India is known as a tea country. Everyone wants chai-pani. Ever wondered why? Our GenX population, let alone the millennials, is a bit too young to know the reason. However, Srivatsa Krishna, Secretary, Coffee Board of India explains the history behind our love for tea. The British would distribute it on street corners for free, apparently. For free! And don’t we love free stuff? Besides, it’s only likely competitor — coffee, wasn’t too conveniently available then. Making filter coffee required patience, and instant coffee hadn’t seen the light of the day. Meanwhile, preparing tea was simple — boil the leaves, add milk and sugar, and ta-daa! The legacy lives on. Today, India produces the only shade-grown, hand-picked Arabica coffee in the world. Sadly, 98% of India’s nearly 350,000 coffee growers cultivate it on plantations under 10 hectares. The 350,000 tonne of coffee they produce is heavily dependent on subsidies of 400-500 million per year. However, there’s good news.
The Coffee Board is currently working with small growers to boost their earnings, by premiumising Indian coffee. Krishna says, although among the best produced globally, Indian coffee fetches the standard 200-300/kg. To illustrate his point, he says, “Japanese importers buy our coffee at 300-1,000/kg, package it beautifully, and sell it at ¥70,000/kg. That’s 45,000/kg.” Further, an average cuppa Joe costs about $2 on the streets of New York. An Indian coffee grower who probably supplied the beans barely makes five cents on the cup. Krishna wants to double that amount and says confidently that by infusing technology, he can convert that five into 15. Here’s how his team plans to get the world’s sixth-largest coffee-producing nation noticed.
Big names such as Piyush Pandey, Prasoon Joshi, and R Balki have been roped in to create promos for the Coffee Board. McCann has been selected as the ad agency for the two-year-long campaign which will begin soon. On the technology front, the Coffee Board has tied up with Precision Agriculture for Development (PAD), an agri-tech platform based out of Boston. The firm has developed an advisory service called Coffee Krishi Taranga (CKT) for Karnataka’s coffee growers.
Krishna also wants to boost traceability. That’s where the Board is truly going high-tech with a blockchain-based app. Called Farmer Connect, the app keeps track of a coffee bean’s source of origin, fertiliser used and the moisture content in the soil it’s grown in. Coffee connoisseurs appreciate what goes into producing the top-notch, single-origin, estate beans in their cups and Eka Software Solutions has developed an app to enable traceability of the Board’s coffee producers.
Two countries, namely France and Ethiopia, beat Indian coffee in the blockchain race. However, while they focus solely on traceability, the Indian Coffee Board has developed the first ever blockchain-enabled marketplace for coffee growers in the world. “My farmer can’t access the market without middlemen, or do price discovery. That’s the problem I’m solving. Yes, traceability is important for the premium-end farmer. But the smaller guy needs to get to the marketplace first,” says Krishna. As with CKT, the blockchain marketplace will remain in pilot phase till it enrolls 15,000 farmers. It’s estimated to take another six months to reach that target. Once the platform is ready, the Coffee Board will introduce a subscription model, wherein the farmer will pay under 200 per transaction (irrespective of volume). The app currently caters to 15 growers and five bidders comprising curers, roasters and exporters.
The idea is to help coffee growers put their produce on sale on a global marketplace with a few taps on their phone. As per Krishna, here’s the beauty of the technology. Today, a roaster in London or New York knows the Coffee Board, but not the Indian grower. However, once the platform flourishes, any farmer with a certificate of quality from the Board can put his produce for sale, and the roaster can buy from him directly. Middlemen such as exporters and domestic distributors can be done away with. Once a transaction is done, it is recorded as a ‘smart contract’. This enables real-time price-discovery that’s not only transparent, but also traceable, perhaps at the time of payment, or during a subsequent deal.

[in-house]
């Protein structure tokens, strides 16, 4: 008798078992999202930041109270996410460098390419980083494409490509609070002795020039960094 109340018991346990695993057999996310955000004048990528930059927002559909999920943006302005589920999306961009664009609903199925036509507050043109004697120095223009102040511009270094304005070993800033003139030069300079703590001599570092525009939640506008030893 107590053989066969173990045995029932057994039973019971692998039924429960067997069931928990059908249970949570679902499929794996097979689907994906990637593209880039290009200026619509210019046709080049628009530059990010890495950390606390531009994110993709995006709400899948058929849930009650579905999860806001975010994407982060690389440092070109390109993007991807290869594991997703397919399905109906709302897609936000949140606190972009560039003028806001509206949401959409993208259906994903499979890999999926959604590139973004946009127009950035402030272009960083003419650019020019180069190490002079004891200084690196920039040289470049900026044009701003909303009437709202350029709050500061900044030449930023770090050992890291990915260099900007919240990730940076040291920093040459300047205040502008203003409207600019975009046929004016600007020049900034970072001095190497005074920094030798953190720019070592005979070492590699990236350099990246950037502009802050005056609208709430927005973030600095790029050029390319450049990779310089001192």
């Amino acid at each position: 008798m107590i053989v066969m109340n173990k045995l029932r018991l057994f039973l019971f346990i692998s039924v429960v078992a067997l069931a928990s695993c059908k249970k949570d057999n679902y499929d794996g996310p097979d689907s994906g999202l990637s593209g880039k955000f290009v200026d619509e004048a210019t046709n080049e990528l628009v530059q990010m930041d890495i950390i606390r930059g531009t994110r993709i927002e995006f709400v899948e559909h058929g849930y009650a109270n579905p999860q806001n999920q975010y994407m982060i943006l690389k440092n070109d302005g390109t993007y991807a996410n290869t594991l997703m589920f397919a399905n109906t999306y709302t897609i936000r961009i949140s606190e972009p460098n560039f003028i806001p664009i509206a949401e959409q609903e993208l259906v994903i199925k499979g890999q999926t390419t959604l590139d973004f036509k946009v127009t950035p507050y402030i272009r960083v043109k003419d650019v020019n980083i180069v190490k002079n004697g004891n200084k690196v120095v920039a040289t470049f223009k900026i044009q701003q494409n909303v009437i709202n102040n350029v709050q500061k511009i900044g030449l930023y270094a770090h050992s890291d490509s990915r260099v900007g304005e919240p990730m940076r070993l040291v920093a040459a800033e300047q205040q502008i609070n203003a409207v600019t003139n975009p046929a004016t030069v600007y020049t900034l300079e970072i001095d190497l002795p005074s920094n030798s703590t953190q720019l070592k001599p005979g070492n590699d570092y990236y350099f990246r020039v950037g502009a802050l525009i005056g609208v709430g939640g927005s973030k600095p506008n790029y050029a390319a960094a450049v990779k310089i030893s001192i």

The Board has decided not to involve itself with logistics. It has even skipped a payment channel as cryptocurrencies are not recognised by the RBI. At present, the Board’s focus is to check the efficacy of the blockchain platform without spreading itself thin on other aspects of the coffee supply chain. That said, the Eka team is working on integrating a payment gateway to the platform.
Since the platform is self-regulated (the Board doesn’t intervene in the bidding process), Eka will also incorporate a rating system for bidders and sellers, a system similar to the Uber app (See: Brewing transparency). But, how does the Board ensure that both parties adhere to the contract? The Coffee Board checks credentials of the applicants and approves their entry on to the platform only if both agree to the contract laws of the country.
It is not only the Coffee Board that is fascinated by blockchain. Many others are, but why? The answer in three words: Distributed Ledger Technology (DLT). That’s the less fancy, and seldom-heard term that is the basis of blockchain. But, the idea isn’t complicated. Starting with ‘distributed’, the technology is a way to prevent consolidation of information in one location. Classic examples of consolidated or centralised storage are a bank safe or the mainframe server in an office. If these get broken into, or if the power goes down, we have a problem. The ever-elusive Satoshi Nakamoto in his 2008 paper Bitcoin, notes, “What is needed is an electronic payment system based on cryptographic proof instead of trust.” Bitcoin deals with monetary transactions, but the ‘distributed’ concept works just as well for any exchange of information or data. As for a ledger, it is a record of a transaction. It could be monetary, between two people, between a bank and a customer; data transfer, for instance, telecom data exchange; or even record-keeping, be it for a library or an audit firm.